For serverless to work, DevOps and CI/CD need to be instinctual in your organization because you're deploying tiny little functions — very small pieces of code, sometimes only a couple dozen lines.

For that to work, you need to have a CI/CD pipeline that can manage that level of granularity and control.

Without good CI/CD automation, your developers will spend all their time deploying individual functions rather than actually writing the code. Or developers might lose track of which versions are running across various staging areas.

Additionally, if your corporate processes dictate committee approval of any deployment, then your serverless environment is going to overwhelm the approval process.

3. Your Architecture Team and Information Security Teams are Isolated

If your architecture team or your InfoSec teams are insular and isolated, that doesn’t bode well for either cloud migration or serverless deployment. Both of these teams need to be involved and need to understand at a developer level how these technologies work.

Because they will be setting policies and processes, they need to believe and be fully immersed in that environment. They also need to be aligned with the goal of going serverless and understand the value and the challenges of doing so.

If they don't understand the value and they're reluctant to adopt policies that aren't friendly to that environment, then you won’t succeed.

4. Your Environment has a Heavy Dependency on Legacy Languages

If your culture has a heavy dependency on legacy languages, that’s another red flag. To put it bluntly, Java is the wrong language for serverless technology.

Java is great at long-running processes and is very efficient for that, but one of the battles that you'll have in a serverless environment is the cold start time associated with Java. If you don't use a function for a period of time, the cloud turns that function off. Then, the next call to that function requires it to start up from scratch and load everything into memory; that delay creates a poor user experience. Also, if the cloud is scaling the function to support an additional load, it must cold start new instances.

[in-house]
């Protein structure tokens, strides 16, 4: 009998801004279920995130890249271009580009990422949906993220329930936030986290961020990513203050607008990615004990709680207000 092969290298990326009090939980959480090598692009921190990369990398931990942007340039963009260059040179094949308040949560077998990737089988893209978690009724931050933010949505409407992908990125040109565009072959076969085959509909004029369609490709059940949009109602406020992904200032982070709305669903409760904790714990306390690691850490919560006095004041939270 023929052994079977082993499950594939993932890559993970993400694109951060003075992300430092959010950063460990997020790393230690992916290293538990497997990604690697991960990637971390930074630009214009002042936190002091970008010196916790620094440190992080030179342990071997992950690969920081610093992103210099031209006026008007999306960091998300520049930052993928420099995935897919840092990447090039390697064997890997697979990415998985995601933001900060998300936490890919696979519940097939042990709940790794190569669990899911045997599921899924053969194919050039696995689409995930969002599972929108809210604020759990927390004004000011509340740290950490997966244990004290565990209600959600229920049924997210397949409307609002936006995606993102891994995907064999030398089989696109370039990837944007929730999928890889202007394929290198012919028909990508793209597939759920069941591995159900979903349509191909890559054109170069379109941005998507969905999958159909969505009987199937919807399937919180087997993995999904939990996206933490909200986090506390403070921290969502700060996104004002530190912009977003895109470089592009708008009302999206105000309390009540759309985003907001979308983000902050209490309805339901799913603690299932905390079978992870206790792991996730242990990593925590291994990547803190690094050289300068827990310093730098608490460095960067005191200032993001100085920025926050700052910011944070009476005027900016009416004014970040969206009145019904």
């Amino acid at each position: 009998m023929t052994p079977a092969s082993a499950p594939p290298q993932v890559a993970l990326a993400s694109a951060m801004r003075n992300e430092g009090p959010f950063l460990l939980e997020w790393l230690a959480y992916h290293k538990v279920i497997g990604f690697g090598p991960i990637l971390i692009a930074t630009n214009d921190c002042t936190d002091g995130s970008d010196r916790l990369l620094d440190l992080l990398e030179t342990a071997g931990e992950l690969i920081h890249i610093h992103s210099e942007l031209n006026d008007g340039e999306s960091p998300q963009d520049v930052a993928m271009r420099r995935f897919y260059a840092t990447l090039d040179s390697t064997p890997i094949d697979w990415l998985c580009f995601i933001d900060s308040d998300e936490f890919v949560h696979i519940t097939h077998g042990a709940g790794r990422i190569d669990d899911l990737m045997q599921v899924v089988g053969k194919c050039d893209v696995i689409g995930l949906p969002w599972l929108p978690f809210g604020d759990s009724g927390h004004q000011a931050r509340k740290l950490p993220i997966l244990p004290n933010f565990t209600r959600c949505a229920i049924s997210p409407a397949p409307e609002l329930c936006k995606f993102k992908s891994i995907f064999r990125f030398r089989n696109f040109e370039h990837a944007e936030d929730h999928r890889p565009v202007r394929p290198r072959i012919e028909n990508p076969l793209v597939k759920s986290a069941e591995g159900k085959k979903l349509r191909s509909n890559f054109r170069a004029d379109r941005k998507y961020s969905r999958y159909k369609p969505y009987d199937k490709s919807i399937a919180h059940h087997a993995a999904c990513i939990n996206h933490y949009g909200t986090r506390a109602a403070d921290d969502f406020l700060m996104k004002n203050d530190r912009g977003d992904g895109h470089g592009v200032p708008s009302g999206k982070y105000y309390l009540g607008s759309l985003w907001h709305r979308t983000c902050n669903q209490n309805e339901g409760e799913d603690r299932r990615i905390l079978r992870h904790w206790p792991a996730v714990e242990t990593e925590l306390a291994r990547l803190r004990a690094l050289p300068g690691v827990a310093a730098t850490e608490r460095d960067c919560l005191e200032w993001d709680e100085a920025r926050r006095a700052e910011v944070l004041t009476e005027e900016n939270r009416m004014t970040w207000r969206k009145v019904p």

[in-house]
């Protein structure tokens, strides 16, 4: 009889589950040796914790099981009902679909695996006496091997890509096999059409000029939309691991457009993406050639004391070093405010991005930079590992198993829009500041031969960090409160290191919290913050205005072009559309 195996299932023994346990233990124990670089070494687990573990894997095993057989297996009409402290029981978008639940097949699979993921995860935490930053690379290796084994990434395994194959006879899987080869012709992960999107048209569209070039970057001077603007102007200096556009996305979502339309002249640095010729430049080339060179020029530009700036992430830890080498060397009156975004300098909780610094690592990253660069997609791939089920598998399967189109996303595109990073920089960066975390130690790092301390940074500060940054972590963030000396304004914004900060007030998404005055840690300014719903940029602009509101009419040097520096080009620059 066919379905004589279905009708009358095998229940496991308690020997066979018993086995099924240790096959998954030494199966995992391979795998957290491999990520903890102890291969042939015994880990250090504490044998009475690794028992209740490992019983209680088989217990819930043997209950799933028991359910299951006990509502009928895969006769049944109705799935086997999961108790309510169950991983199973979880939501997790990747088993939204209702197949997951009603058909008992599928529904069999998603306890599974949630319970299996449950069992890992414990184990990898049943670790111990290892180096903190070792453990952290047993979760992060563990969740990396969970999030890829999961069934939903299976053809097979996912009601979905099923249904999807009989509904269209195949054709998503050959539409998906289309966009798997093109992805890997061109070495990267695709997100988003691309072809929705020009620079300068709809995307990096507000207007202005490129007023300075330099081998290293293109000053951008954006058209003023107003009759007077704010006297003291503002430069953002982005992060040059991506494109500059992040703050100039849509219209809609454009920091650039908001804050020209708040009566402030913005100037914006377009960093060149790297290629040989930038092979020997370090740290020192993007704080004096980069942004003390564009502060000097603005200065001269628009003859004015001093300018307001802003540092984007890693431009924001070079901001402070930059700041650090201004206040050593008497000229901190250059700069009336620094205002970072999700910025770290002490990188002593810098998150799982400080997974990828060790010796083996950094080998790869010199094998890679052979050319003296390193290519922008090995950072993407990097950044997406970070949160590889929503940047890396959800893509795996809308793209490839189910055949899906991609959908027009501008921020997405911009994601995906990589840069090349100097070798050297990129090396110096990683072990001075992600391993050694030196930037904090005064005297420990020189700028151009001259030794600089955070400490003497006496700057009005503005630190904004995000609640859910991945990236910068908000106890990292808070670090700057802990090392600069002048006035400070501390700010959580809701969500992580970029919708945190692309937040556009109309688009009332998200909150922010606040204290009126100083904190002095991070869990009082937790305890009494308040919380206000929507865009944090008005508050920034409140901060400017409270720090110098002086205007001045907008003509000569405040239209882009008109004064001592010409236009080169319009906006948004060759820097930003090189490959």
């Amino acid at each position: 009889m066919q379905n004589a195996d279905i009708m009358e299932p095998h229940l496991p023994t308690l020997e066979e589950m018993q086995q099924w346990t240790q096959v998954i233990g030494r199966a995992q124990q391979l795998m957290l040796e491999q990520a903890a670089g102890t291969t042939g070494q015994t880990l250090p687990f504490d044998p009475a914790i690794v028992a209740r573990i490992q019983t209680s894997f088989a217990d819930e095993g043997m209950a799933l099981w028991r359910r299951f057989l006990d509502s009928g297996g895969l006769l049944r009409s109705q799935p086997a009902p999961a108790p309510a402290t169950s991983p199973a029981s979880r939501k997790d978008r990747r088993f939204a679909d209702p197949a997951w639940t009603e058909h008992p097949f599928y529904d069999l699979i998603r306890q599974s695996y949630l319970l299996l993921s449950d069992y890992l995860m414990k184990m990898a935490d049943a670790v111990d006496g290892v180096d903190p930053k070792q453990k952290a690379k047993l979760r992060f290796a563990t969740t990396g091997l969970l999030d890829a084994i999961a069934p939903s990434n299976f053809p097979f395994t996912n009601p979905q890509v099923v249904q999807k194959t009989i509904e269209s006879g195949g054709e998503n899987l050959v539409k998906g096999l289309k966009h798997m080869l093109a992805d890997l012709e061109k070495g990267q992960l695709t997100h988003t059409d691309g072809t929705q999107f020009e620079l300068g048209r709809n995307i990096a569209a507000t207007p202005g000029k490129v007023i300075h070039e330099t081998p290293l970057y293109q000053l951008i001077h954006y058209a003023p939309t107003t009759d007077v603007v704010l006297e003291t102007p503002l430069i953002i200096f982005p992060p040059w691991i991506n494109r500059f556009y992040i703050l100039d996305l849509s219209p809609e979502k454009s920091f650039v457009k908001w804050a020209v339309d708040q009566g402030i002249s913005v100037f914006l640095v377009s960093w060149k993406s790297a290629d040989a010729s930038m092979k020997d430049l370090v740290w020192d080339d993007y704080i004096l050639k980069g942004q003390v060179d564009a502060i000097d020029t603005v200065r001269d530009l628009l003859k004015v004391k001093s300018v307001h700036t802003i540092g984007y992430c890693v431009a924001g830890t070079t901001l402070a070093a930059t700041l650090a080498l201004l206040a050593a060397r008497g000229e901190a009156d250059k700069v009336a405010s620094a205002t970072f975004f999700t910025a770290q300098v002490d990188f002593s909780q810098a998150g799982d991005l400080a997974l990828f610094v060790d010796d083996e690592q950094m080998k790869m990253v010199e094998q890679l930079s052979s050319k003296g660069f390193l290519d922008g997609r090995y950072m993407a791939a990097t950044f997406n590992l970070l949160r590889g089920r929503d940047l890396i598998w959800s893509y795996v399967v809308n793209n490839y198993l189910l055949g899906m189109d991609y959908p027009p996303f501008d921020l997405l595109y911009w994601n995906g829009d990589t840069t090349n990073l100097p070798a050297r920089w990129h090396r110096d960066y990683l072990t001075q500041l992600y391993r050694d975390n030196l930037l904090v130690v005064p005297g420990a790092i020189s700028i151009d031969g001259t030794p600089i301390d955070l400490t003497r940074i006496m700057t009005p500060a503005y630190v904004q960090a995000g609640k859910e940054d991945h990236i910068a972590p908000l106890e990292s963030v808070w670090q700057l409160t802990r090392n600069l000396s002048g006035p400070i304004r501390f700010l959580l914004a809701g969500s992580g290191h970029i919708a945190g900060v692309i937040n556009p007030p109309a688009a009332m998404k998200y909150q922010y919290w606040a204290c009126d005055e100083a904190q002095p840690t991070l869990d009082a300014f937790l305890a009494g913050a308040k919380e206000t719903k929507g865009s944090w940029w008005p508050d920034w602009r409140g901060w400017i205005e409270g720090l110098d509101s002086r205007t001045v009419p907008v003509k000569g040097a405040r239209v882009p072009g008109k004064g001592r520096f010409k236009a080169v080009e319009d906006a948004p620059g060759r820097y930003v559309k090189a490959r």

We find that our developers using Java in a serverless environment spend a lot of time optimizing how much code is actually deployed and trying to minimize the footprint of what's being deployed. Additionally, many of the frameworks, like Spring, add huge overhead to each startup. So, you end up using the legacy language but none of the frameworks that help developers be super productive in those languages.

There are other languages that are better suited for serverless such as Node.js and Python. Both of those have quick start times and have good run times so we have a bias toward them if you’re looking to go serverless.

How to Start with Serverless

If you’re dead set on moving to serverless, prototype something first, something small. Use this test to understand the dynamics of it, the DevOps side of it, the corporate hurdles in security and compliance, and the performance characteristics of it before you attempt a larger deployment. Find out how to log problems and process something small.

Even though you need to start small, make sure you don’t just have one function, but a cluster of functions, because you want to see how they interact together.

Once you get that prototype settled, you’re on your way to a successful serverless set up.